Continued from Decisions

And so it was that Yry returned briefly to West Virginia to gather up her babe, say her thank-yous and good-byes to Eloise and Jim, and return to the trap she’d been so determined to escape. Now, though, the baby distracted her from failed hopes and dreams. There was more to live for than “physical exercise which brings joy and satisfaction of mental and spiritual nature.” She would return to the west when the time was right.

Despite the circumstances, motherhood thrilled her. She’d always wanted a child—a piece of herself that would reflect the unconditional love that she’d yearned for in her own life; and this little being was an enduring legacy of her deep love for Dallas. She was irrevocably tied to him now, even if he didn’t understand or acknowledge that fact. Determined to raise a strong and healthy child, she foreswore prepared baby food, opting instead to grind her own meals for the baby. She sewed tiny tops and bottoms and dresses with bric-a-brac. She even made a toasty-warm, woolen coat for Joan. Now she daydreamed about the day her child would first straddle a horse. She kept copious notes for the baby book, recording weight and size, and noting each developmental step: first smile, first fingernail clipping, first fever, first successful, unassisted roll-over, first attempt to crawl, then to stand, then to walk.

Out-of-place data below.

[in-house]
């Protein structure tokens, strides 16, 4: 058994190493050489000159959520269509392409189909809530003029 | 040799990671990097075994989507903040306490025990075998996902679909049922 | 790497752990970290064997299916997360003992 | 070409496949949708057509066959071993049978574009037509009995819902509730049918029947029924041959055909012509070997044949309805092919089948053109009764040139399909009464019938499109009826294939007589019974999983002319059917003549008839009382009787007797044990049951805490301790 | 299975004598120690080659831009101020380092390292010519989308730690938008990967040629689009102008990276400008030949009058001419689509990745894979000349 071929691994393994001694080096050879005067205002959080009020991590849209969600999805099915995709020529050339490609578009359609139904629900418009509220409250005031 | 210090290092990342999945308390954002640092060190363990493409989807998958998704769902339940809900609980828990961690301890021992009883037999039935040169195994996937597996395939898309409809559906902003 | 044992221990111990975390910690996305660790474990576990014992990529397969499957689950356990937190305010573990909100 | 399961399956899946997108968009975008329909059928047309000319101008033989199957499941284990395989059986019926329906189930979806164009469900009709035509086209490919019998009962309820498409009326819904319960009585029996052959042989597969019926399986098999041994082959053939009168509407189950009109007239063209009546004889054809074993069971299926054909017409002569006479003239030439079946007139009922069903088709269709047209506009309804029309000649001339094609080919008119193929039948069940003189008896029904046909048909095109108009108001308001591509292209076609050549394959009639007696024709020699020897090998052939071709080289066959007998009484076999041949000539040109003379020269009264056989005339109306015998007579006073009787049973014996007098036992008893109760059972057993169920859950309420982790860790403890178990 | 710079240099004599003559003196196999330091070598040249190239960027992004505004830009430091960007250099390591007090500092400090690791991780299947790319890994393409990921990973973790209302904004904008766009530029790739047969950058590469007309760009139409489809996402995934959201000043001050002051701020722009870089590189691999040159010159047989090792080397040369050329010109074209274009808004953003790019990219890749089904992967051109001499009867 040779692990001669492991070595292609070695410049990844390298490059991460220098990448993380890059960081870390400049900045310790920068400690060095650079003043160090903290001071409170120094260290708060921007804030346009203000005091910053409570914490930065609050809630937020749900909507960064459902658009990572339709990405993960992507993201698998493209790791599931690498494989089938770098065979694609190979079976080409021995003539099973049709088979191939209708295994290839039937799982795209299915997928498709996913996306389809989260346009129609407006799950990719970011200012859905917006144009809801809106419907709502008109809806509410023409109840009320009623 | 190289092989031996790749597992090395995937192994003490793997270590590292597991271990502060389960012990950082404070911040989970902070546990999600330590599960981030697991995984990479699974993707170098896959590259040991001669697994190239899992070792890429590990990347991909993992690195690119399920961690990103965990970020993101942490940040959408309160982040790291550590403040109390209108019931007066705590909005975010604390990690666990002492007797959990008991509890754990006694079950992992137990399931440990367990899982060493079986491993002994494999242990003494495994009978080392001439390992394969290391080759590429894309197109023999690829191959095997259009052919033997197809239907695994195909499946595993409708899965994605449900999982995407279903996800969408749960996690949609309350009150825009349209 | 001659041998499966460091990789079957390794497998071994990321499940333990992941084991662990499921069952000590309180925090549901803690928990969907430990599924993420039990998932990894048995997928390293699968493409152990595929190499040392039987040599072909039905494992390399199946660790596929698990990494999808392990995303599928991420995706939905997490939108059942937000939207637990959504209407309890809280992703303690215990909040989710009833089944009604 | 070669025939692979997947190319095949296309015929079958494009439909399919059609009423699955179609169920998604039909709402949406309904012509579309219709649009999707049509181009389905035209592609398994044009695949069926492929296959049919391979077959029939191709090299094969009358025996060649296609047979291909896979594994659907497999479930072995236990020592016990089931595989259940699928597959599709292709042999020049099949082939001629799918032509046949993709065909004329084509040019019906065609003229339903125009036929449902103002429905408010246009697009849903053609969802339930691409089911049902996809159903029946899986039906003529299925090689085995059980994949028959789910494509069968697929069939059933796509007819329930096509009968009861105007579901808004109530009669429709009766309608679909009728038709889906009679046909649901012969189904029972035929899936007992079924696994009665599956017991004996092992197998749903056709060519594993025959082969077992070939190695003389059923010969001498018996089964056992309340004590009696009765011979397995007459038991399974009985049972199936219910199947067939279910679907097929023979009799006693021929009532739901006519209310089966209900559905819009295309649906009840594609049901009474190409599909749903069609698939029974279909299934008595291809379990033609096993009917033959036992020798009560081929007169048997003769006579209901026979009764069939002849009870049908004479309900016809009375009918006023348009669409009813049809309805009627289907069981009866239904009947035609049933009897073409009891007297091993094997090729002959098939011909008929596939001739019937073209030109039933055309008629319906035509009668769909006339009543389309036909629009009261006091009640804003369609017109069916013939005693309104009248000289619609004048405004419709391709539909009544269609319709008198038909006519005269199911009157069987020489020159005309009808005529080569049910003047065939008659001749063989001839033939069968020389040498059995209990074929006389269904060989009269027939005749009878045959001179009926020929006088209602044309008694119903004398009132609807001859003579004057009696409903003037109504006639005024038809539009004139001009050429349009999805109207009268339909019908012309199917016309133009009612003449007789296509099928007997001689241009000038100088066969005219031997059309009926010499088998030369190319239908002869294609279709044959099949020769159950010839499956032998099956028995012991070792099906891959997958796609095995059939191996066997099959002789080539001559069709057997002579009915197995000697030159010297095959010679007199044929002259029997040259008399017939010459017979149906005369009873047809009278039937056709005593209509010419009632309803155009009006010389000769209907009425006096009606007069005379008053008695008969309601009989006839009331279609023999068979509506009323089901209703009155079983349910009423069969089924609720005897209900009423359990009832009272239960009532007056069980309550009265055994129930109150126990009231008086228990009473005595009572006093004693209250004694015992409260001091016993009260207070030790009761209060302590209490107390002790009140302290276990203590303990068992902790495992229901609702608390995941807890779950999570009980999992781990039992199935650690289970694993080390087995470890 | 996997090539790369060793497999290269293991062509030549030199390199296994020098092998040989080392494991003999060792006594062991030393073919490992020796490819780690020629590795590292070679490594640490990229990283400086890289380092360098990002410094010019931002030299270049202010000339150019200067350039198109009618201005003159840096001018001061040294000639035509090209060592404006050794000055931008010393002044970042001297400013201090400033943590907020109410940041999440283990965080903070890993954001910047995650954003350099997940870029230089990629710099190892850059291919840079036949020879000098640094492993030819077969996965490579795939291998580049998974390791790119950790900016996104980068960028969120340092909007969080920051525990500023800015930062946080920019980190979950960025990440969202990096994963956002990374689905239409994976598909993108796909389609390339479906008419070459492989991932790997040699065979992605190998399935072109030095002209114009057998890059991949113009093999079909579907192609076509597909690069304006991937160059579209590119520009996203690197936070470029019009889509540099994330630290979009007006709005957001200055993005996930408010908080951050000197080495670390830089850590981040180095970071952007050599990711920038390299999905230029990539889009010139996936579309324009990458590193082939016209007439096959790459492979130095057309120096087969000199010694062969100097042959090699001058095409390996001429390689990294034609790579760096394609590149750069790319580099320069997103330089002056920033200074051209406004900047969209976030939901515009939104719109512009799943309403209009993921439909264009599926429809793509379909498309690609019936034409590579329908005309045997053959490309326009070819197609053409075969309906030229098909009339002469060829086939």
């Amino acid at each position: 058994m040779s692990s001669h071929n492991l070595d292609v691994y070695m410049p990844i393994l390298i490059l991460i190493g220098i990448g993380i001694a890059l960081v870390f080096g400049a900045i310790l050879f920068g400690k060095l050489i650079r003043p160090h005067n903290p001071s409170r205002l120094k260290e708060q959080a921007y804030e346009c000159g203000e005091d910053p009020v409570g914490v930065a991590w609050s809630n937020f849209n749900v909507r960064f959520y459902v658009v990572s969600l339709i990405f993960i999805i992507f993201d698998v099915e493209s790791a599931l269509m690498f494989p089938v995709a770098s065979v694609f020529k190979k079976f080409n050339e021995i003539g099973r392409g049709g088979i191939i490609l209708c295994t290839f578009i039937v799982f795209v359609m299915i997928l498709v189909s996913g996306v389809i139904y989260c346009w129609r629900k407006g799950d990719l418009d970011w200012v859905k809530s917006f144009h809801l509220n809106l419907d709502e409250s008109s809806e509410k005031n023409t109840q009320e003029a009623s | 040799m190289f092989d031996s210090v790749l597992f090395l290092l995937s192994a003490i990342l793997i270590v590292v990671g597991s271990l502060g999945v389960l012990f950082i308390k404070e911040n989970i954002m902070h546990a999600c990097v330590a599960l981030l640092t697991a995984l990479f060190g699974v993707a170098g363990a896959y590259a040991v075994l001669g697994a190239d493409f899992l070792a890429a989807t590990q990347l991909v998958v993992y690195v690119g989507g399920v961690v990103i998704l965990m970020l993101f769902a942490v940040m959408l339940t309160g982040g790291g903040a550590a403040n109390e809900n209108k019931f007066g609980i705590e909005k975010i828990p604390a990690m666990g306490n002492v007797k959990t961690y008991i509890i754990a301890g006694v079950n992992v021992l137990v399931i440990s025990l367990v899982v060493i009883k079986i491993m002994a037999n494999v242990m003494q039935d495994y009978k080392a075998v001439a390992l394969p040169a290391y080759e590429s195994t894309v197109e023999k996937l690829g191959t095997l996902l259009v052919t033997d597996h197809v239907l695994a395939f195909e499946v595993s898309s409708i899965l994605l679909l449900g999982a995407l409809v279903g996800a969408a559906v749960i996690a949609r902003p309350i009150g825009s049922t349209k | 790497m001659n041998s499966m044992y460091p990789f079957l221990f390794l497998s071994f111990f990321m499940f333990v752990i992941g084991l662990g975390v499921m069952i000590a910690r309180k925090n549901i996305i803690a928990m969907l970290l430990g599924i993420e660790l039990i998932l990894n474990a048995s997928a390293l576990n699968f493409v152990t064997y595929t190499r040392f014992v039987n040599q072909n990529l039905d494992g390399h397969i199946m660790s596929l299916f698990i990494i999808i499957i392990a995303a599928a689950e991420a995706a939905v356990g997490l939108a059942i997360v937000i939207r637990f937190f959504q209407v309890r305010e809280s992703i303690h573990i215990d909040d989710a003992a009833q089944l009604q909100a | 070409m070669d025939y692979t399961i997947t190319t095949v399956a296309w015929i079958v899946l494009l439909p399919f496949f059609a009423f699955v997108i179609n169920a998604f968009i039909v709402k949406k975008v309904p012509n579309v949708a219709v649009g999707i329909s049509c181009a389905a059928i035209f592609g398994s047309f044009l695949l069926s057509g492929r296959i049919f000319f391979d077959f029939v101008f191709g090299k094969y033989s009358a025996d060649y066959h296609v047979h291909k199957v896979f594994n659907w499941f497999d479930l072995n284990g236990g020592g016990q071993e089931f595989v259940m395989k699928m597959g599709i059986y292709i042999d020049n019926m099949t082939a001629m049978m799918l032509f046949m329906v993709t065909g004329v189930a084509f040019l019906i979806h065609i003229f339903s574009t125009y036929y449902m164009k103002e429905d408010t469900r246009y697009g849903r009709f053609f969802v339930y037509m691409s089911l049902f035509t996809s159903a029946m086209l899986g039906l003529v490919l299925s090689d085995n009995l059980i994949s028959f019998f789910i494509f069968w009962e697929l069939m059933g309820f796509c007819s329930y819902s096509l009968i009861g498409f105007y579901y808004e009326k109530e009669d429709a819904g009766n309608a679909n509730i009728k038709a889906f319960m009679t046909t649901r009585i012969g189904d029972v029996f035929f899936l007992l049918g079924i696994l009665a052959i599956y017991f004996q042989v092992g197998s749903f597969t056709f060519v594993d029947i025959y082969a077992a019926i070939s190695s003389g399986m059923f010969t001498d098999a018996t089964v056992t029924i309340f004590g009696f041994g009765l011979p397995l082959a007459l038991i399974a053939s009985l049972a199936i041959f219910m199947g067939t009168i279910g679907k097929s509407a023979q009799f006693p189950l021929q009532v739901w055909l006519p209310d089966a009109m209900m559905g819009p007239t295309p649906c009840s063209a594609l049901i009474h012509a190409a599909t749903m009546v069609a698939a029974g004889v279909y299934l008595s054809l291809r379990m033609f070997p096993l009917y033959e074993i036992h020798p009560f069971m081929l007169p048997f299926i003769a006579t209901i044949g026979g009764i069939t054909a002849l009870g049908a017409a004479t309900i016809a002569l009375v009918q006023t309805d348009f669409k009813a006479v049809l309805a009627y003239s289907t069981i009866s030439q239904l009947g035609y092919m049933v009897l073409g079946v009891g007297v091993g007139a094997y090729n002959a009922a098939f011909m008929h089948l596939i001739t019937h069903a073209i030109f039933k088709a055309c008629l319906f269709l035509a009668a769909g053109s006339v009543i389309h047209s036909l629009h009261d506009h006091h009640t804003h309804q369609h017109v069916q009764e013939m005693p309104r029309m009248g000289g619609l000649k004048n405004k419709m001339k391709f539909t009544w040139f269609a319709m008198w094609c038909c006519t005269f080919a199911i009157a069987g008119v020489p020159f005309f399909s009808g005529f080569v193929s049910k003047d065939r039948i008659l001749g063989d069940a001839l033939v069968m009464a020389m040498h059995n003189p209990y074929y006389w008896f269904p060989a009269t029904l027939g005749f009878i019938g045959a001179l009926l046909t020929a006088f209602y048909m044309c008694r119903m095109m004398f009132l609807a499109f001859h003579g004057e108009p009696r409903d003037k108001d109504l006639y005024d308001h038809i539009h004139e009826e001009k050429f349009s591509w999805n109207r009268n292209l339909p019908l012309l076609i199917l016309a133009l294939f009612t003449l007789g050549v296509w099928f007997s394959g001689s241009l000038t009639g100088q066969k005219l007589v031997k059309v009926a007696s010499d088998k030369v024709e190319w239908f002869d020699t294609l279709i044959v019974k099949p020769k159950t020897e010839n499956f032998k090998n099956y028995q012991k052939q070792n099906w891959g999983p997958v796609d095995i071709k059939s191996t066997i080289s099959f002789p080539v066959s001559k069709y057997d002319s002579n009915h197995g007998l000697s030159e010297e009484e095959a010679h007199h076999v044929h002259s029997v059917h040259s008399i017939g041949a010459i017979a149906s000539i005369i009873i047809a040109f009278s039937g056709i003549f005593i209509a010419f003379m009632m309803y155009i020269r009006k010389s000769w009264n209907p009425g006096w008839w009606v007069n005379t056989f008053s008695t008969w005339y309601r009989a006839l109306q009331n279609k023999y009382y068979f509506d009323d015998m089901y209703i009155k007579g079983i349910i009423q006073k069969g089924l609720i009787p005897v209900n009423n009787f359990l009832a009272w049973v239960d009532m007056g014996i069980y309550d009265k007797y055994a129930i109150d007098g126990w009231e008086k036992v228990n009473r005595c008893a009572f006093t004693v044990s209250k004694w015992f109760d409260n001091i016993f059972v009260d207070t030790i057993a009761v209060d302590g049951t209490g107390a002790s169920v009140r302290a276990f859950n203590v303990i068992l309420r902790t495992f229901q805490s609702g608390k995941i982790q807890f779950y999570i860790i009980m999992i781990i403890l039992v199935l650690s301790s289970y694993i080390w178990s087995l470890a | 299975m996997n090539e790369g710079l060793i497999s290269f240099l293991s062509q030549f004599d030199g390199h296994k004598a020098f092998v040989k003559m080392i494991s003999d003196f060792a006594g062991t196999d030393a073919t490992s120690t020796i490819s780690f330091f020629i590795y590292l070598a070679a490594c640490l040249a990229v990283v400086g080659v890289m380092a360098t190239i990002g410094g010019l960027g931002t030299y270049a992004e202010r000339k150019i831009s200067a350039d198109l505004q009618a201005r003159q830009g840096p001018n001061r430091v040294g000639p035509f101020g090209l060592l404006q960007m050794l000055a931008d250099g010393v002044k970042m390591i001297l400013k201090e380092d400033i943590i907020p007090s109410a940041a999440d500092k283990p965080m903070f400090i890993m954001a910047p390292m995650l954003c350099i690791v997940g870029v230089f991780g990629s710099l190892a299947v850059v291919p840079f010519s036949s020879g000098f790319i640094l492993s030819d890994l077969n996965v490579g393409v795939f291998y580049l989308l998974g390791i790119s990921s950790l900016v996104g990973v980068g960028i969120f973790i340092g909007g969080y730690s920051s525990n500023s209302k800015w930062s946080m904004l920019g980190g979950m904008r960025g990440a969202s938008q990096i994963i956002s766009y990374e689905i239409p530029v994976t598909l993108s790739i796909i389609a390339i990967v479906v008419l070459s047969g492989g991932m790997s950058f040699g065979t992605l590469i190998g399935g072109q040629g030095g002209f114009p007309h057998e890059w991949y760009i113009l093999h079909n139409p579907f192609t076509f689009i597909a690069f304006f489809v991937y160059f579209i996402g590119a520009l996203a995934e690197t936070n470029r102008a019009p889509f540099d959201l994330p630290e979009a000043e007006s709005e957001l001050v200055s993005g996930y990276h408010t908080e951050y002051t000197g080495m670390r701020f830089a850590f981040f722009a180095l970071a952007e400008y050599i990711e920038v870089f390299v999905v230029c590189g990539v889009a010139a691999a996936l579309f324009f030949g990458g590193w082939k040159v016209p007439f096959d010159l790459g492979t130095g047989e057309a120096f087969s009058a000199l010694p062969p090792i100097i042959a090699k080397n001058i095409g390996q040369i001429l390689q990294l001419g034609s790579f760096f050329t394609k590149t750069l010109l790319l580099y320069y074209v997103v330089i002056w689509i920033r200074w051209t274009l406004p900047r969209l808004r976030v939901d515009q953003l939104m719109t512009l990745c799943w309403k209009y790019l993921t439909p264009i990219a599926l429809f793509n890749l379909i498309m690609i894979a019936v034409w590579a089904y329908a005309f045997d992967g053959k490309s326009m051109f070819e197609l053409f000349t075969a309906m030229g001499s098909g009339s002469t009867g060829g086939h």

Perhaps the biggest surprise was how easily her parents had embraced Joan. The baby had drawn her closer to her mother. In a moment of rare confidentiality, Norah revealed her own youthful scandal; Mom got her own shock when she learned that her very upstanding and conventional parents had never been officially married. Norah had fled an arranged Catholic marriage to a domineering older man whom, after the vows she discovered, had venereal disease. This explained, perhaps, Norah’s phobic fastidiousness—her constant penchant to wash and disinfect everything from door knobs to the telephone receiver.

Herman was besotted by his grandchild. Tossing dignity to the wind he’d come home from the office and immediately collapse to the floor, mindless of damage to the knees of his business trousers. He’d mime and cajole and coax giggles and screams of joy from the baby. Yry stuffed back little jabs of jealousy at how her father doted on Joan, enduring drool and spittle and completely abandoning dignity. Herman was home more now, traveling less, and able to enjoy the luxury of being fully engaged in the baby’s progress. How different her life might have been if she’d been that important to him when she was a baby.

Fall broke the shimmering heat of New York City. The trees in the park began their seasonal wardrobe change. Yry’s time evaporated in the endless and mindless tasks of grocery shopping, cleaning, laundry, ironing, and meal preparation. Her refuge, once again, was the park. Pushing the pram with Joan tucked inside and dropping peanuts for the squirrels as she went, she pondered the future, wondering how soon she could make the transition back to Wyoming.